You show more than you intend unknowingly. Molecules found on mobile phones can reveal an astounding degree of information about owner’s health and lifestyle.
With 40 phones examined, scientists in Californian traced all activities of user, which could reveal their preference of products such as caffeine, spices to various skin creams or anti-depressants.
Unknowingly, we leave traces of chemicals, bacteria and molecules on everything we touch. According to researchers, frequent cleaning and washing hands thoroughly, would not avert transfer of bacteria, chemicals or molecules to everyday objects.
Using the technique of mass spectrometry, research team of University of California San Diego examined 500 samples from hands and mobile phones of 40 adults. Post examination, results were compared to molecules identified in a database and produced a “lifestyle profile” of each phone owner.
An assistant project scientist on the study, Dr Amina Bouslimani, said outcome revealed an astonishing amount of information. “By analysing the molecules they left behind on their phones, we could tell if a person is likely to be female, uses high-end cosmetics, dyes her hair, drinks coffee, prefers beer over wine, likes spicy food, is being treated for depression, wears sunscreen and bug spray – and therefore likely to spend a lot of time outdoors – all kinds of things,” she said.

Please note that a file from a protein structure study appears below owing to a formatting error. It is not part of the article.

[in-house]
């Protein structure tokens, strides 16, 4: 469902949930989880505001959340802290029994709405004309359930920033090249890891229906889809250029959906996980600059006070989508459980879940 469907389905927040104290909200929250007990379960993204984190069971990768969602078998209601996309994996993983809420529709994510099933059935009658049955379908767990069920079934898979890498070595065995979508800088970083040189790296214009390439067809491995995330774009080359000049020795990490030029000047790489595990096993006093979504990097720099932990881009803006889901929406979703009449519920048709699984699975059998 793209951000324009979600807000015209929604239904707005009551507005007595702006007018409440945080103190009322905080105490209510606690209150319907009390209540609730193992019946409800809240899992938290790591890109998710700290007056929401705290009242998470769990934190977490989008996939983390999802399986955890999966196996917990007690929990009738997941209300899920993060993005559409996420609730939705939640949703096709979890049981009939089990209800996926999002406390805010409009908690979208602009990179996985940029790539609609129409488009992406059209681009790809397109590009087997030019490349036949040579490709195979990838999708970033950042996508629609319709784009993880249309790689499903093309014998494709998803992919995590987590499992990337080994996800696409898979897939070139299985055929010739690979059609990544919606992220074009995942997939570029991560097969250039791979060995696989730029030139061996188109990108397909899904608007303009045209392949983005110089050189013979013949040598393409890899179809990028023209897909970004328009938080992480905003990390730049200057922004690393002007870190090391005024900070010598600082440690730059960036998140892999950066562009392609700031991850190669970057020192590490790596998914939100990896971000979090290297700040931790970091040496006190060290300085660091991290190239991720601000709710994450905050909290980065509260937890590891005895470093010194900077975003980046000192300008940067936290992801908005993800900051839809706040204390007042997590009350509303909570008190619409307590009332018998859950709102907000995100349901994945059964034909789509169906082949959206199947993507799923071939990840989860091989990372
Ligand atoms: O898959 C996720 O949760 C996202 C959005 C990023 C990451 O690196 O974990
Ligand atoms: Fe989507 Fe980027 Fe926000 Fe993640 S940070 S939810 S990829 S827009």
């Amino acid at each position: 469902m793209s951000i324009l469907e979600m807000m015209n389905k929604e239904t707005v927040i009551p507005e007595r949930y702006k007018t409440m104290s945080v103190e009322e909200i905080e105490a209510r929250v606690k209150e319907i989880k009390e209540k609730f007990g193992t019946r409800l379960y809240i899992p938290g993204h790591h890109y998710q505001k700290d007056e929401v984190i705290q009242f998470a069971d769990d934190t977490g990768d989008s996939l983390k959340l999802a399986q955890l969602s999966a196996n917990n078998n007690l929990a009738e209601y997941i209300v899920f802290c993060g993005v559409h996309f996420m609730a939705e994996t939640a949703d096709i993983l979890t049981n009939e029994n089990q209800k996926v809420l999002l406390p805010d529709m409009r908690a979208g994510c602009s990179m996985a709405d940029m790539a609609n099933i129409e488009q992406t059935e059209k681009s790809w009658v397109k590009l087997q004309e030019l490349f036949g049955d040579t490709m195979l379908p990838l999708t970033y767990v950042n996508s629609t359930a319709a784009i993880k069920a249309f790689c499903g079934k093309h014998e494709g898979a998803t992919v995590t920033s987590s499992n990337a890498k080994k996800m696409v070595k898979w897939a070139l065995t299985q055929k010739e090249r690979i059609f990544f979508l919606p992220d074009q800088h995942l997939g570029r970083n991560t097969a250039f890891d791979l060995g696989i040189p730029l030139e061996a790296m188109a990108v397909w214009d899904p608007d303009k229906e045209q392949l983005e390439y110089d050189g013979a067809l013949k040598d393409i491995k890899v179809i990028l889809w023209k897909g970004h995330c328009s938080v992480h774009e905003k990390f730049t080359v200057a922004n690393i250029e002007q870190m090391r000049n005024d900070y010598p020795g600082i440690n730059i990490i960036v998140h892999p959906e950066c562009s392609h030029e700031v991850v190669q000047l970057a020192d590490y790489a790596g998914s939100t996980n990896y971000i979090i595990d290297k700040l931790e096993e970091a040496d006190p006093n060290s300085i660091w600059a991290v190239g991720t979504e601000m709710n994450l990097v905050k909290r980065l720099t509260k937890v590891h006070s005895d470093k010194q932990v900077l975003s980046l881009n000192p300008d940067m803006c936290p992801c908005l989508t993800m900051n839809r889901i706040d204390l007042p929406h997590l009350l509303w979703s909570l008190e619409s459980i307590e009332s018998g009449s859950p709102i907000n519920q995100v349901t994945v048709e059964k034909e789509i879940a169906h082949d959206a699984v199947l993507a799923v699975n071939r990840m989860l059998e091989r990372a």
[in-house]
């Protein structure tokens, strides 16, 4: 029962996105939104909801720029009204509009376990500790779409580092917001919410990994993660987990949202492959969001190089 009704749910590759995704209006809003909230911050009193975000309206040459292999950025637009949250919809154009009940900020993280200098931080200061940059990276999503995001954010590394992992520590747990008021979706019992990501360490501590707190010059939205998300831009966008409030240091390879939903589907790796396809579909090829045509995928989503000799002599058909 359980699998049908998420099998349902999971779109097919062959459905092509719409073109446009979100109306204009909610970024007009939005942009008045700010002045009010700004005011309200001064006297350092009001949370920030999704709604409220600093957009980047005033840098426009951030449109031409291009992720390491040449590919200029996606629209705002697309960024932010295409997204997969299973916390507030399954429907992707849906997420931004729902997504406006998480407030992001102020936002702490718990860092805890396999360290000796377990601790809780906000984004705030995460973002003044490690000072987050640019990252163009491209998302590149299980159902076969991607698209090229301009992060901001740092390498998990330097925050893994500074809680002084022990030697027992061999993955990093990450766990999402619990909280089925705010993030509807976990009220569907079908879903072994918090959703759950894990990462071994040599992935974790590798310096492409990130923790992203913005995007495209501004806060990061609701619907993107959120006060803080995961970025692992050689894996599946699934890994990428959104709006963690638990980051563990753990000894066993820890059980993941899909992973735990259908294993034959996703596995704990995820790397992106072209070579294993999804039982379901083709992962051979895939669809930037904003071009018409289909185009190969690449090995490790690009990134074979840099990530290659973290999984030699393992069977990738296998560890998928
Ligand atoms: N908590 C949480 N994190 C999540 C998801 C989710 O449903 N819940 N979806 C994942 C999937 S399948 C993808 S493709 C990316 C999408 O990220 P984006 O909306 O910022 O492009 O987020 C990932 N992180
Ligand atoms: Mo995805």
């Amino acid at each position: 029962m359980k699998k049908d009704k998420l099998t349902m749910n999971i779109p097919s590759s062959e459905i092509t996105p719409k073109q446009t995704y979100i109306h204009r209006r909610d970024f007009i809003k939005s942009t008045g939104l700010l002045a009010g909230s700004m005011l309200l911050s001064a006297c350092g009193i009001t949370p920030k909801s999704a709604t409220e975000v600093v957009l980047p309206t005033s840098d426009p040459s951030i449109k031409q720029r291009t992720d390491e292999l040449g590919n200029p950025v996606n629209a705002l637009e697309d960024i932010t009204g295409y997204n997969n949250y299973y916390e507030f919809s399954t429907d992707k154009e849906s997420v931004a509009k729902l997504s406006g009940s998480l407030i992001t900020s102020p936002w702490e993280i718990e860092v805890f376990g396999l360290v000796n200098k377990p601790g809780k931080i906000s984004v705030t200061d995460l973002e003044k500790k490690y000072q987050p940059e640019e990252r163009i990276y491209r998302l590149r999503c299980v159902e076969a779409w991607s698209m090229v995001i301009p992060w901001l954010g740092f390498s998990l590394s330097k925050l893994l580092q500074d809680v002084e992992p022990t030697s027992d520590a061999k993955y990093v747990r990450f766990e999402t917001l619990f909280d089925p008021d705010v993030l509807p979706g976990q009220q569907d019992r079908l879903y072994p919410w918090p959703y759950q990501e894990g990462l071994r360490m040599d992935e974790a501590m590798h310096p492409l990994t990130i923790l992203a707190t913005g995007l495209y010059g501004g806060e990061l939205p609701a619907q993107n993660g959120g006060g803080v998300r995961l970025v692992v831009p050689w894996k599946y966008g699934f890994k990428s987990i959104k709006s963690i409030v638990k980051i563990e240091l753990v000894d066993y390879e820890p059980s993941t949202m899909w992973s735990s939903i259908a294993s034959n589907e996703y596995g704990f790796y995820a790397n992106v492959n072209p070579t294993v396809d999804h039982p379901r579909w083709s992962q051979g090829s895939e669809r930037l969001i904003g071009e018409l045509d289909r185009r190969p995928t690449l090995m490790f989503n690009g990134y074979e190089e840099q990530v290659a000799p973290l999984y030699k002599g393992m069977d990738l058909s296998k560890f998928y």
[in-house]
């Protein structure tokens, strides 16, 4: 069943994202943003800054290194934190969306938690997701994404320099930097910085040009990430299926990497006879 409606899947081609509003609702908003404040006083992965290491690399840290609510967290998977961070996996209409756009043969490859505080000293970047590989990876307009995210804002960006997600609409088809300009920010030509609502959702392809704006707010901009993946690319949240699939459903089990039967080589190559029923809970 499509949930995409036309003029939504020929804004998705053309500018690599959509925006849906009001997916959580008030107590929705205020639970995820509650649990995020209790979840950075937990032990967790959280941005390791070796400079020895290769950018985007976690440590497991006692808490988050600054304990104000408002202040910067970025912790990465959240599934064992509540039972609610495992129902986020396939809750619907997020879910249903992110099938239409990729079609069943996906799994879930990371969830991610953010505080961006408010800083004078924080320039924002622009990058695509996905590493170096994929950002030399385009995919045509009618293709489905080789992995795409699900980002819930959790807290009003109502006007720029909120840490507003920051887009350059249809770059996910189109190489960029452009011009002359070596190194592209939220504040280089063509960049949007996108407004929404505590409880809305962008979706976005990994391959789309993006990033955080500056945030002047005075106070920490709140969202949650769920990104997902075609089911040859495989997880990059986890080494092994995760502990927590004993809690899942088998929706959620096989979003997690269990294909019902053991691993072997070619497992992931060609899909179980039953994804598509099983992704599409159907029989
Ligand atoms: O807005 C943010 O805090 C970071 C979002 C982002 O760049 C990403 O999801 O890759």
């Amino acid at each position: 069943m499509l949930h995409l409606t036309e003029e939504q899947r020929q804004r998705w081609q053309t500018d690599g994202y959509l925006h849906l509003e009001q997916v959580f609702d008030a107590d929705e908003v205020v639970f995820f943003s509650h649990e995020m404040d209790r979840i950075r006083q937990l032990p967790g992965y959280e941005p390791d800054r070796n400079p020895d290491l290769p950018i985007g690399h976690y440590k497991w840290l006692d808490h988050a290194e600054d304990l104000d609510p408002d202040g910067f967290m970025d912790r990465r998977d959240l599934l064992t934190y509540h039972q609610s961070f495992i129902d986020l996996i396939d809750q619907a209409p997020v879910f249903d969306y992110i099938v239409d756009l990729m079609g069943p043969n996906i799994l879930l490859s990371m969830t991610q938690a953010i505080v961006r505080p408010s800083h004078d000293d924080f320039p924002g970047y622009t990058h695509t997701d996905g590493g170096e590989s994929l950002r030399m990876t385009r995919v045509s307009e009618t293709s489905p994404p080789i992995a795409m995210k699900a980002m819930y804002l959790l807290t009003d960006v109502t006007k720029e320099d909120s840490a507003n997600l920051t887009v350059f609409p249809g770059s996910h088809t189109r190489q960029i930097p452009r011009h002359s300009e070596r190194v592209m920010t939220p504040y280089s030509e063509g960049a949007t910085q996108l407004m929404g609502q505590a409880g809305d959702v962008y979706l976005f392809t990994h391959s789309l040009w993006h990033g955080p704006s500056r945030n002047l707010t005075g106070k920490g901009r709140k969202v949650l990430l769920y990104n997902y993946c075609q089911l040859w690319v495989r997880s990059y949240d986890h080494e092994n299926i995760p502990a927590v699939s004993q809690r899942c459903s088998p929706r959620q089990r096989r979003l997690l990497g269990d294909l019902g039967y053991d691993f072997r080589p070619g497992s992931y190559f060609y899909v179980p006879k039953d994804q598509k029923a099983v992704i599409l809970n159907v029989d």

Molecules on phones are likely to be transferred from people’s hands, sweat, and skin. Sunscreens and Mosquito repellents were found to stay longer on skin of people, even if users had not used those products for months.
Outcome of research conducted previously reveals traces of mainly beauty and hygiene products on people’s skin, who had not washed their hands for at least three days.
Study conducted by research team could further track if patients were taking their medications, reveal imperative data related to owner of phone and in absence of fingerprints, identify an object’s owner.
Progressing with investigation, team now wants to research more regarding multitude of bacteria that shields our skin and degree of information they can reveal about us.
According to the senior author, Prof Pieter Dorrestein, there were at least 1,000 different microbes living in hundreds of places on body of the average person’s skin.